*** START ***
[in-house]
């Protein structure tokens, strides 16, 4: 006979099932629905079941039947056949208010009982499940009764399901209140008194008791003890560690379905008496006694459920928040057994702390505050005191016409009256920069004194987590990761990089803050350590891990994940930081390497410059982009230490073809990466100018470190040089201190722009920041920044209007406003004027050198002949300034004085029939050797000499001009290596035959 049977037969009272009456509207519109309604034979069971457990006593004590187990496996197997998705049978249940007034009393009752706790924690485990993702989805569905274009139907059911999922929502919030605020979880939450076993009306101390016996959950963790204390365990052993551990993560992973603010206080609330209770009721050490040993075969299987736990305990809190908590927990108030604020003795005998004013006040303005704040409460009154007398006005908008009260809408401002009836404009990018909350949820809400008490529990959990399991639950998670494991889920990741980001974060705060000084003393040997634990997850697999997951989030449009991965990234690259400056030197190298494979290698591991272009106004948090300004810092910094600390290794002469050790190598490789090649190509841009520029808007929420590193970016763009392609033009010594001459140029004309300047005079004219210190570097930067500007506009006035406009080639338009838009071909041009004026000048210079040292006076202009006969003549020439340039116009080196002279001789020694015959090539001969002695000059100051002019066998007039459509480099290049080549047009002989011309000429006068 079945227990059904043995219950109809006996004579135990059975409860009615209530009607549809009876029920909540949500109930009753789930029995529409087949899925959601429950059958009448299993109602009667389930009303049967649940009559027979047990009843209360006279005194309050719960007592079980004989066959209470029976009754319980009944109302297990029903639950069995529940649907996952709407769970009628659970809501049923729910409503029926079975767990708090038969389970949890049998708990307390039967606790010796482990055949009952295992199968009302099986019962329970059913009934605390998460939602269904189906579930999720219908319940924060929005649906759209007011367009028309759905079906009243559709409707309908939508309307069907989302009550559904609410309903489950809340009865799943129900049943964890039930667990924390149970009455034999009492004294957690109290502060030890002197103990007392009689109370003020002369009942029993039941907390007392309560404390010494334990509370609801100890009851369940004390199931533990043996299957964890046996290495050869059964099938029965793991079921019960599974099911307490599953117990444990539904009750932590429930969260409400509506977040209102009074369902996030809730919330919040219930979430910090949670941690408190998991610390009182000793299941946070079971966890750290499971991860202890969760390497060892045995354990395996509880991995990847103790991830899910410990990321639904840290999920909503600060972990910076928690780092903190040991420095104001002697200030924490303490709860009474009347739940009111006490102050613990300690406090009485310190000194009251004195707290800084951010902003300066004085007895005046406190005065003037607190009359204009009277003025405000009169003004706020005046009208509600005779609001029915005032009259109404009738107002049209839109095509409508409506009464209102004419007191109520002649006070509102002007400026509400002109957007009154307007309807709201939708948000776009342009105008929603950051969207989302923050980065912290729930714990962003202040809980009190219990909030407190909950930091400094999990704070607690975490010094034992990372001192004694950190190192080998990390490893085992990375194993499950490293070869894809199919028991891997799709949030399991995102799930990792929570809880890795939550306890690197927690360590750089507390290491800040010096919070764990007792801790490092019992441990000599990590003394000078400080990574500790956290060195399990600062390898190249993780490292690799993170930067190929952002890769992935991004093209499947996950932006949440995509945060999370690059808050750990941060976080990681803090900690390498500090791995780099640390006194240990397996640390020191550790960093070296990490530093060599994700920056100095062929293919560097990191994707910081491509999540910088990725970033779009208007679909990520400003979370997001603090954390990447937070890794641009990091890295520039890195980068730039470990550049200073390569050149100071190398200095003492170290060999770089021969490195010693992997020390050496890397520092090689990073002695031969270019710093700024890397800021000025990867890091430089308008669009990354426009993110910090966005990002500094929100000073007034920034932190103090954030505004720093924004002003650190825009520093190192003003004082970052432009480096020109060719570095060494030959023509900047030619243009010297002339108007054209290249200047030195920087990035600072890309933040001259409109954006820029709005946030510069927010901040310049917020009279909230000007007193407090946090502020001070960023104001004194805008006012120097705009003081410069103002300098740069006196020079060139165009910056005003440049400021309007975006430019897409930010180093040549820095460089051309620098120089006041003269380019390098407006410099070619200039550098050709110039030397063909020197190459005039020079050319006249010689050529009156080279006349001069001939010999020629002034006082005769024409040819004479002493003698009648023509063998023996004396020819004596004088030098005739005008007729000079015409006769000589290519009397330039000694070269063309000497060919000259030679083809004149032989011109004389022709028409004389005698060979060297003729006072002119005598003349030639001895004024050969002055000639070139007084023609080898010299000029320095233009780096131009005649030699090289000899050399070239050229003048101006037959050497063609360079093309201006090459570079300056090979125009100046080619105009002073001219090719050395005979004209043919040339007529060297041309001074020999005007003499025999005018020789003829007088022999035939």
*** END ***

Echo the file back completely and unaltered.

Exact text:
[in-house]
């Protein structure tokens, strides 16, 4: 006979099932629905079941039947056949208010009982499940009764399901209140008194008791003890560690379905008496006694459920928040057994702390505050005191016409009256920069004194987590990761990089803050350590891990994940930081390497410059982009230490073809990466100018470190040089201190722009920041920044209007406003004027050198002949300034004085029939050797000499001009290596035959 049977037969009272009456509207519109309604034979069971457990006593004590187990496996197997998705049978249940007034009393009752706790924690485990993702989805569905274009139907059911999922929502919030605020979880939450076993009306101390016996959950963790204390365990052993551990993560992973603010206080609330209770009721050490040993075969299987736990305990809190908590927990108030604020003795005998004013006040303005704040409460009154007398006005908008009260809408401002009836404009990018909350949820809400008490529990959990399991639950998670494991889920990741980001974060705060000084003393040997634990997850697999997951989030449009991965990234690259400056030197190298494979290698591991272009106004948090300004810092910094600390290794002469050790190598490789090649190509841009520029808007929420590193970016763009392609033009010594001459140029004309300047005079004219210190570097930067500007506009006035406009080639338009838009071909041009004026000048210079040292006076202009006969003549020439340039116009080196002279001789020694015959090539001969002695000059100051002019066998007039459509480099290049080549047009002989011309000429006068 079945227990059904043995219950109809006996004579135990059975409860009615209530009607549809009876029920909540949500109930009753789930029995529409087949899925959601429950059958009448299993109602009667389930009303049967649940009559027979047990009843209360006279005194309050719960007592079980004989066959209470029976009754319980009944109302297990029903639950069995529940649907996952709407769970009628659970809501049923729910409503029926079975767990708090038969389970949890049998708990307390039967606790010796482990055949009952295992199968009302099986019962329970059913009934605390998460939602269904189906579930999720219908319940924060929005649906759209007011367009028309759905079906009243559709409707309908939508309307069907989302009550559904609410309903489950809340009865799943129900049943964890039930667990924390149970009455034999009492004294957690109290502060030890002197103990007392009689109370003020002369009942029993039941907390007392309560404390010494334990509370609801100890009851369940004390199931533990043996299957964890046996290495050869059964099938029965793991079921019960599974099911307490599953117990444990539904009750932590429930969260409400509506977040209102009074369902996030809730919330919040219930979430910090949670941690408190998991610390009182000793299941946070079971966890750290499971991860202890969760390497060892045995354990395996509880991995990847103790991830899910410990990321639904840290999920909503600060972990910076928690780092903190040991420095104001002697200030924490303490709860009474009347739940009111006490102050613990300690406090009485310190000194009251004195707290800084951010902003300066004085007895005046406190005065003037607190009359204009009277003025405000009169003004706020005046009208509600005779609001029915005032009259109404009738107002049209839109095509409508409506009464209102004419007191109520002649006070509102002007400026509400002109957007009154307007309807709201939708948000776009342009105008929603950051969207989302923050980065912290729930714990962003202040809980009190219990909030407190909950930091400094999990704070607690975490010094034992990372001192004694950190190192080998990390490893085992990375194993499950490293070869894809199919028991891997799709949030399991995102799930990792929570809880890795939550306890690197927690360590750089507390290491800040010096919070764990007792801790490092019992441990000599990590003394000078400080990574500790956290060195399990600062390898190249993780490292690799993170930067190929952002890769992935991004093209499947996950932006949440995509945060999370690059808050750990941060976080990681803090900690390498500090791995780099640390006194240990397996640390020191550790960093070296990490530093060599994700920056100095062929293919560097990191994707910081491509999540910088990725970033779009208007679909990520400003979370997001603090954390990447937070890794641009990091890295520039890195980068730039470990550049200073390569050149100071190398200095003492170290060999770089021969490195010693992997020390050496890397520092090689990073002695031969270019710093700024890397800021000025990867890091430089308008669009990354426009993110910090966005990002500094929100000073007034920034932190103090954030505004720093924004002003650190825009520093190192003003004082970052432009480096020109060719570095060494030959023509900047030619243009010297002339108007054209290249200047030195920087990035600072890309933040001259409109954006820029709005946030510069927010901040310049917020009279909230000007007193407090946090502020001070960023104001004194805008006012120097705009003081410069103002300098740069006196020079060139165009910056005003440049400021309007975006430019897409930010180093040549820095460089051309620098120089006041003269380019390098407006410099070619200039550098050709110039030397063909020197190459005039020079050319006249010689050529009156080279006349001069001939010999020629002034006082005769024409040819004479002493003698009648023509063998023996004396020819004596004088030098005739005008007729000079015409006769000589290519009397330039000694070269063309000497060919000259030679083809004149032989011109004389022709028409004389005698060979060297003729006072002119005598003349030639001895004024050969002055000639070139007084023609080898010299000029320095233009780096131009005649030699090289000899050399070239050229003048101006037959050497063609360079093309201006090459570079300056090979125009100046080619105009002073001219090719050395005979004209043919040339007529060297041309001074020999005007003499025999005018020789003829007088022999035939």